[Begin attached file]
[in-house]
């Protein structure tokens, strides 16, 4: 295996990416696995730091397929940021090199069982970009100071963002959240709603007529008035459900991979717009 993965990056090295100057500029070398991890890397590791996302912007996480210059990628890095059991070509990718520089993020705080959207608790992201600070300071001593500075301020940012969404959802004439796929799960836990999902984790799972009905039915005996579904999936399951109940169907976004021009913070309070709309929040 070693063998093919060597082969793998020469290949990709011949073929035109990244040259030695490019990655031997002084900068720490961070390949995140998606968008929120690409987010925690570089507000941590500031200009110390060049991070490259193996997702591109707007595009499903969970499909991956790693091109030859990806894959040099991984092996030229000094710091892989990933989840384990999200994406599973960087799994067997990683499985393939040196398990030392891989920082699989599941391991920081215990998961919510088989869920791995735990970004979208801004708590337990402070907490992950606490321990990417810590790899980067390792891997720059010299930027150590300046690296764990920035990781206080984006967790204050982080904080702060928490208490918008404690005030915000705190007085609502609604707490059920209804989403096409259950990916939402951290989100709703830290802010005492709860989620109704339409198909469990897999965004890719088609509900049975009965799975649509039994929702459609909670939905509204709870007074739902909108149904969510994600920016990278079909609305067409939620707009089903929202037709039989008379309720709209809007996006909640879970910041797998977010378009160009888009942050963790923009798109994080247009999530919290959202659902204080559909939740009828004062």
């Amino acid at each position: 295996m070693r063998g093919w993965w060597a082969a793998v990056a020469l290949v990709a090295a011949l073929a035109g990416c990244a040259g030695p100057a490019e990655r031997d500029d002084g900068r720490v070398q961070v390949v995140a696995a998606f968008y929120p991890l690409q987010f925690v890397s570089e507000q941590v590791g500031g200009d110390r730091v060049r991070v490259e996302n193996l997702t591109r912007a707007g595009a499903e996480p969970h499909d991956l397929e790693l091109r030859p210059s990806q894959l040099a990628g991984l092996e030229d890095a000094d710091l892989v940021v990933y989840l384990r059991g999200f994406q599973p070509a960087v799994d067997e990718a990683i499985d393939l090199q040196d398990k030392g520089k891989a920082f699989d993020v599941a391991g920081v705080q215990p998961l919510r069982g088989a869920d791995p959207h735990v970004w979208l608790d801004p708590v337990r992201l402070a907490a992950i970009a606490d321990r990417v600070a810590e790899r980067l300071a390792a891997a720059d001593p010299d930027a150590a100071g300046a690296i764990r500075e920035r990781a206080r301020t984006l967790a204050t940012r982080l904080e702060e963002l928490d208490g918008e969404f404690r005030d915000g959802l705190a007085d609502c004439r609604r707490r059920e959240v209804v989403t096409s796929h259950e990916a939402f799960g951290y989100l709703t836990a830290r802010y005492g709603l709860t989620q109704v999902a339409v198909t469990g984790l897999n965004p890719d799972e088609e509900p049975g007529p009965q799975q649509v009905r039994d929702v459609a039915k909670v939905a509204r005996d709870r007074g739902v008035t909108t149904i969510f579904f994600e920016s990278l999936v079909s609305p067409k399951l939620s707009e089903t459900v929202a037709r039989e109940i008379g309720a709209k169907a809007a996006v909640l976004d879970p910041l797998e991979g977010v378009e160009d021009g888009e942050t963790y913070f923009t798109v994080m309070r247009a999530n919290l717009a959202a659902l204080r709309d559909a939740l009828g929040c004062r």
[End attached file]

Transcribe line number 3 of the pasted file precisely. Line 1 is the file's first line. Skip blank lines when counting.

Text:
């Amino acid at each position: 295996m070693r063998g093919w993965w060597a082969a793998v990056a020469l290949v990709a090295a011949l073929a035109g990416c990244a040259g030695p100057a490019e990655r031997d500029d002084g900068r720490v070398q961070v390949v995140a696995a998606f968008y929120p991890l690409q987010f925690v890397s570089e507000q941590v590791g500031g200009d110390r730091v060049r991070v490259e996302n193996l997702t591109r912007a707007g595009a499903e996480p969970h499909d991956l397929e790693l091109r030859p210059s990806q894959l040099a990628g991984l092996e030229d890095a000094d710091l892989v940021v990933y989840l384990r059991g999200f994406q599973p070509a960087v799994d067997e990718a990683i499985d393939l090199q040196d398990k030392g520089k891989a920082f699989d993020v599941a391991g920081v705080q215990p998961l919510r069982g088989a869920d791995p959207h735990v970004w979208l608790d801004p708590v337990r992201l402070a907490a992950i970009a606490d321990r990417v600070a810590e790899r980067l300071a390792a891997a720059d001593p010299d930027a150590a100071g300046a690296i764990r500075e920035r990781a206080r301020t984006l967790a204050t940012r982080l904080e702060e963002l928490d208490g918008e969404f404690r005030d915000g959802l705190a007085d609502c004439r609604r707490r059920e959240v209804v989403t096409s796929h259950e990916a939402f799960g951290y989100l709703t836990a830290r802010y005492g709603l709860t989620q109704v999902a339409v198909t469990g984790l897999n965004p890719d799972e088609e509900p049975g007529p009965q799975q649509v009905r039994d929702v459609a039915k909670v939905a509204r005996d709870r007074g739902v008035t909108t149904i969510f579904f994600e920016s990278l999936v079909s609305p067409k399951l939620s707009e089903t459900v929202a037709r039989e109940i008379g309720a709209k169907a809007a996006v909640l976004d879970p910041l797998e991979g977010v378009e160009d021009g888009e942050t963790y913070f923009t798109v994080m309070r247009a999530n919290l717009a959202a659902l204080r709309d559909a939740l009828g929040c004062r």